“As an artist I have learnt that making things with my hands leaves me with much less of a sense of dislocation from the world I live in - and this I feel, is an interesting premise from which to examine the world of science.”

Currently a visiting scholar at the Flinders Centre for Ophthalmology, Eye and Vision Research, School of Medicine, Flinders University, she is undertaking a project titled “The nexus between vision, the eye and perception”. Having researched historical and contemporary anatomical collections world-wide and participated in a number of art/science- based projects, Truman explains that “We [artists and scientists] both create images of the things we see and the more we see, the more we understand we don’t know.”

“…a holistic maker - acutely aware of her process, while continually evolving her inquiry. Truman’s curiosity takes her and her makings into the sensate and anatomically unfamiliar – probing thresholds of human being” writes Melinda Rackham, author of the 2016 SALA monograph Catherine Truman: Touching Distance.

Catherine Truman No surface holds - JamFactory Icon 2017 is a JamFactory touring exhibition. 
 

Catherine Truman No surface holds - JamFactory Icon 2017 has been assisted by the South Australian Government through Arts South Australia and the Australian Government through the Australia Council for the Arts, Contemporary Touring Initiative.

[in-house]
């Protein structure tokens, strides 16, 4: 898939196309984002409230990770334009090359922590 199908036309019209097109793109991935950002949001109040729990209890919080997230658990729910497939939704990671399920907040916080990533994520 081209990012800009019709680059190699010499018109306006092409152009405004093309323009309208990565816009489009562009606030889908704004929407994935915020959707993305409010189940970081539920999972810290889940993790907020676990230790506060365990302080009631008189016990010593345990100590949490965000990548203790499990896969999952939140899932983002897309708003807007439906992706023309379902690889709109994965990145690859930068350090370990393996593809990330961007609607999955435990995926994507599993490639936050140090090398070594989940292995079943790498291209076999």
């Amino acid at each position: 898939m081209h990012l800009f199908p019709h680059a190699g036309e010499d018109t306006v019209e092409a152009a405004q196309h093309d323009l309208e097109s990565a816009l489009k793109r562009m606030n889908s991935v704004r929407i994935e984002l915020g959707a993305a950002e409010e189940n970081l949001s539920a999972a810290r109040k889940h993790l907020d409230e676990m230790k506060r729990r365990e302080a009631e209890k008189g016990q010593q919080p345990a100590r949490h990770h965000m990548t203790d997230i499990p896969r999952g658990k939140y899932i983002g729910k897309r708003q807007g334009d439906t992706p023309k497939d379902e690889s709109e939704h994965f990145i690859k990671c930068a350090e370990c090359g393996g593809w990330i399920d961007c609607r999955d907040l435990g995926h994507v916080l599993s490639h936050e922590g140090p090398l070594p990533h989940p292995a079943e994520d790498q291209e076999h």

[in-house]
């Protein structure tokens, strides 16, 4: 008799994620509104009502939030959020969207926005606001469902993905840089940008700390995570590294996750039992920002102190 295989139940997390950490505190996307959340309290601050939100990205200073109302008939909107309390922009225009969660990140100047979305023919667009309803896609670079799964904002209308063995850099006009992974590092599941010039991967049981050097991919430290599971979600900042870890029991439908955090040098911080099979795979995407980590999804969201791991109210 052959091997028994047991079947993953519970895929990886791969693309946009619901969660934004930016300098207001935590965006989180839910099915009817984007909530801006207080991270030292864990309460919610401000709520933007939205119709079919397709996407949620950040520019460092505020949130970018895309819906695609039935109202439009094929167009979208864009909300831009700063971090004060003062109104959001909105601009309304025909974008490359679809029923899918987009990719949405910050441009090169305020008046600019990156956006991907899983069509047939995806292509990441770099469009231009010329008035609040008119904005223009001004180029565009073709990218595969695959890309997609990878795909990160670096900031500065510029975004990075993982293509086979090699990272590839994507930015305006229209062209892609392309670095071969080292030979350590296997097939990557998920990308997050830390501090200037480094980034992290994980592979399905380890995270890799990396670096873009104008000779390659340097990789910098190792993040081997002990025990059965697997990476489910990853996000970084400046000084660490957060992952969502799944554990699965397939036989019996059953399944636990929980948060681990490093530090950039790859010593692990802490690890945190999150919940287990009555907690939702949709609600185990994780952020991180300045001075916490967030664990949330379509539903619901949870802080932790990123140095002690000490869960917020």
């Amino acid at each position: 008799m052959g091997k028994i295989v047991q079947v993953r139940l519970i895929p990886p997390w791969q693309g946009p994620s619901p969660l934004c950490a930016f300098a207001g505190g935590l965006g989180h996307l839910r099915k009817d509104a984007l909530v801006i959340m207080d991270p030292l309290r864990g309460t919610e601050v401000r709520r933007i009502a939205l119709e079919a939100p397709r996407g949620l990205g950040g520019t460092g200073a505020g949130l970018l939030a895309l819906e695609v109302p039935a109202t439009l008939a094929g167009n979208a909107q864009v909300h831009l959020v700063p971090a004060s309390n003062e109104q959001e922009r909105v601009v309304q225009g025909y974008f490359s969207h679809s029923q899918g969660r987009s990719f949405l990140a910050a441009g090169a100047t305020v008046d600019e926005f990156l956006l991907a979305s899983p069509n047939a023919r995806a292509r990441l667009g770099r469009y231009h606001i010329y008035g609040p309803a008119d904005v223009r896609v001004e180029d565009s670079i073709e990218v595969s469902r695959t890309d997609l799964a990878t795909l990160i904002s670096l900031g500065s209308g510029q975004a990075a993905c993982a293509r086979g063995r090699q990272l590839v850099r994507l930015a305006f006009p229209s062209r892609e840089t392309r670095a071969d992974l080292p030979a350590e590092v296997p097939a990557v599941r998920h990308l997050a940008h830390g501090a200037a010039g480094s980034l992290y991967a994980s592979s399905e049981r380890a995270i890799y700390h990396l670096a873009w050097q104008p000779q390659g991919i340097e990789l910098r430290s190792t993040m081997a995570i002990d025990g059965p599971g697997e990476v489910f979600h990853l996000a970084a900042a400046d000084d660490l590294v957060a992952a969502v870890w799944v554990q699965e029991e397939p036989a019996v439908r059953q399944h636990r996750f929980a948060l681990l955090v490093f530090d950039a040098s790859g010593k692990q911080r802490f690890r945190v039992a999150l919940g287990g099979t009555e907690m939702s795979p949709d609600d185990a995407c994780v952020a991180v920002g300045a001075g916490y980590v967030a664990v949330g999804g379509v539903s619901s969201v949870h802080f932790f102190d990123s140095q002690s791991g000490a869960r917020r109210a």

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Jul
27
to Sep 9

ISLAND TO INLAND: CONTEMPORARY ART FROM KANGAROO ISLAND

 Deborah Sleeman,  Flotilla,  mixed media, dimensions variable

Deborah Sleeman, Flotilla, mixed media, dimensions variable

Islands are by nature isolating, and that isolation coupled with majestic natural surroundings can be inspiration galore to the creative soul.

Thus the symmetry of Kangaroo Island: 4500 square kilometres, half of it natural ecosystems and, 4500 residents, half seemingly artists in some form.

Ten of the island’s visual artists are bringing ‘mainlanders’ a glimpse of the isolation and inspiration of island life in Island to Inland: contemporary art from Kangaroo Island, which will open at Flinders University City Gallery during SALA Festival 2017 and then be toured by Country Arts SA.

The artists are creating new works on the theme of ‘isolation and inspiration’ for the exhibition.

Artists: Ria Byass, Quentin Chester, Audrey Harnett, Scott Hartshorne, Indiana James, Janine Mackintosh, Deborah Sleeman, Caroline Taylor, Maggie Welz, Kenita Williamson